Another early night, but not such an early morning start as we spend some time hunting for engine oil which we eventually conclude is in the on-shore shed back in Hobart. We weigh anchor and motor out of New Harbour about 9am, under high cloud and with no wind, again. So we motor to South-East Cape, going closer than we usually dare, and then up the west coast. The views, as always, are astounding, and we see dolphin and seals, and all kinds of bird-life including albatross a-plenty. It is so calm that we see a number sitting on the water, where they look no bigger than Pacific gulls. Then they unfold enormous wings, flap themselves off the water and immediately start soaring and lifting over the waves. A sight one never tires of. No craypots seen all the way to the Pyramids and we motor on past them, turning in toward Port Davey inside Big Caroline Rock. As we pass the entrance to Spain Bay, we remember the Brownscombes telling us how much they enjoyed Hannant Inlet, just beyond. The books advise that it is a lunchtime anchorage only, but it is definitely lunchtime so we head in and anchor. The inlet has a narrow rocky islet across the mouth, just inside. The channel to the north is just deep enough to go inside the head of the inlet and anchor safely. After lunch and another post-prandial rest, we launch the dinghy and motor round the islet to explore the rest of the inlet. Which is huge - a couple of nautical miles long. We go about half way down in the dinghy before stopping for a walk on a small gravelly beach with a creek. Beyond that point the inlet is very shallow and is a nesting ground for black swans, so we feel we've gone far enough. The southerly breeze that we motored into going down the inlet has dropped and we return to Nahani in a flat calm by about 5pm. Time to up anchor and head into Port Davey proper. It takes another hour or more to travel up past Breaksea Island, into the Bathurst Channel, follow this around to the Narrows and then turn up and anchor in Ila Bay, in the shelter of Mount Rugby. We celebrate our arrival with a g&t, and then attack the abalone with sharp knife and a mallet wrapped in gladwrap as a tenderiser. We have never cooked abalone before, so we are just hoping we are following Anders' directions properly. The test offerings are delicious, so we cook the rest in time to eat them on deck watching a glorious sunset. It's a hard life. [Top]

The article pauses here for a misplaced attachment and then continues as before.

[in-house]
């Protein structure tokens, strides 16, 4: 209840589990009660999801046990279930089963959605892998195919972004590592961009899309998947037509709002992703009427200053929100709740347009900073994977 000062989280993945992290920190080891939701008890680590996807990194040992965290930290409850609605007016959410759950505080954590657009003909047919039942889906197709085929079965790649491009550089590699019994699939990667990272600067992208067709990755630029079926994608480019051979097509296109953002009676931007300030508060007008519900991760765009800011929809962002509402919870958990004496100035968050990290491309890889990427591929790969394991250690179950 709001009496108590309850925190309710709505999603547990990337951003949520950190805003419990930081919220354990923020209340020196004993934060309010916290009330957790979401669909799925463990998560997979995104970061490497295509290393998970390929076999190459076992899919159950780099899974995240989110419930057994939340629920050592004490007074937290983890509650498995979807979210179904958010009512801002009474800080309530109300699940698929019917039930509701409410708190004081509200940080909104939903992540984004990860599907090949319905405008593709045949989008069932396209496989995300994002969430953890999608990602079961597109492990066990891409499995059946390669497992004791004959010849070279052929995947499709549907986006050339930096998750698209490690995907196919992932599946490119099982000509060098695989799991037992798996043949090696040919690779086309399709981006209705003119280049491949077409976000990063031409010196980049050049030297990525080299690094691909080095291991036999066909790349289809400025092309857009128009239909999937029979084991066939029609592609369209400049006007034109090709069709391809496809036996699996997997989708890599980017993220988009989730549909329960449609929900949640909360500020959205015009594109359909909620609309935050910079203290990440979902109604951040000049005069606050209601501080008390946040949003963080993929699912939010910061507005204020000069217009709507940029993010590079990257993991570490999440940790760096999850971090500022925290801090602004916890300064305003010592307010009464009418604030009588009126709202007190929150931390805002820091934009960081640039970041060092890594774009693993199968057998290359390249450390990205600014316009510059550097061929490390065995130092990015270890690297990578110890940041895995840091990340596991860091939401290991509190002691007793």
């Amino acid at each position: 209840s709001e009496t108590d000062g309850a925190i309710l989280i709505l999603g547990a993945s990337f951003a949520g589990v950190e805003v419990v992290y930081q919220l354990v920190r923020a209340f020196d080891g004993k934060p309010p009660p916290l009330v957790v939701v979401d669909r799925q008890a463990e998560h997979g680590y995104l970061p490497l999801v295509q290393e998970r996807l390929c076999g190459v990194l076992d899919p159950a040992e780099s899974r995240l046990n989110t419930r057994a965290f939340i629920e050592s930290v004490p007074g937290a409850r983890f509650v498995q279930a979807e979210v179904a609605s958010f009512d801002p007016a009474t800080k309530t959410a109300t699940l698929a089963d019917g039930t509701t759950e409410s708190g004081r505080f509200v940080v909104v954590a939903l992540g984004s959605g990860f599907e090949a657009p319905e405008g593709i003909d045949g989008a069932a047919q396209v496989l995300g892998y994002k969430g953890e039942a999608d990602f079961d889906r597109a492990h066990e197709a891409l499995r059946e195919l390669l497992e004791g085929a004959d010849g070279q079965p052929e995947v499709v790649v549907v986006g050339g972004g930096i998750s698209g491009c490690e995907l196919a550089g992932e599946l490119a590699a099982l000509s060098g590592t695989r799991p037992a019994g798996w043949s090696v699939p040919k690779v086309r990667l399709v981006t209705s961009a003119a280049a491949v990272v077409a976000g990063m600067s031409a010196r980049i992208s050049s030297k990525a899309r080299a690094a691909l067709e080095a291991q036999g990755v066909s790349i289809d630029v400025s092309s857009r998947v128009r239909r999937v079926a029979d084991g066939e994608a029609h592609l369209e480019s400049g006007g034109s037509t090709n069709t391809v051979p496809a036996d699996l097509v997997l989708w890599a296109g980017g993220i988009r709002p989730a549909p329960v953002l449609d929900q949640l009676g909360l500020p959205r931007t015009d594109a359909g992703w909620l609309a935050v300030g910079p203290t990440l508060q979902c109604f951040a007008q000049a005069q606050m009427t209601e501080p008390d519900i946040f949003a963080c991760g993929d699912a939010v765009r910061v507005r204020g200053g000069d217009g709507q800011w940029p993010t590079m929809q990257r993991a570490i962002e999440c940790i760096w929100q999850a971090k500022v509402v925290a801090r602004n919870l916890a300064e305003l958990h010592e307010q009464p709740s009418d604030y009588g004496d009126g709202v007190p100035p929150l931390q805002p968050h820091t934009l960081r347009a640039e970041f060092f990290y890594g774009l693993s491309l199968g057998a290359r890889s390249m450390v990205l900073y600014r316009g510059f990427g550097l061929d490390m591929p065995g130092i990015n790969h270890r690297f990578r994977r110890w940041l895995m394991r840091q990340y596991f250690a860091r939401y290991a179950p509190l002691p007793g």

Being There

Wednesday 20 March to Monday 1 April 2019

Wednesday and Thursday are grey days with high cloud but no sun. After three days of motoring, we decide to stay put in Ila Bay, going for an excursion by dinghy to look at the launching places for the boats provided by Parks for walkers to cross the Narrows, and into our favourite tiny cove on the east side of Ila Bay. By Thursday we are ready to venture further down the Bathurst Channel to the Harbour, where we have a good sail (at last) across to the east side. We dinghy ashore and walk the beach, a mixture of small rocks and the islands of green moss that line the waterways here. At the water's edge the rock gives way to fine tannin-coloured sand. The combination is spare and beautiful, sometimes reminiscent of a Japanese garden. After a long walk and investigation of a quite large creek, we haul the dinghy across several sandbars that the tide has now exposed, return to Nahani and sail back across Bathurst Harbour in an even stronger southerly, then motor into the Channel and take refuge in Iola bay, shaped like a keyhole with room for just one boat in comfort.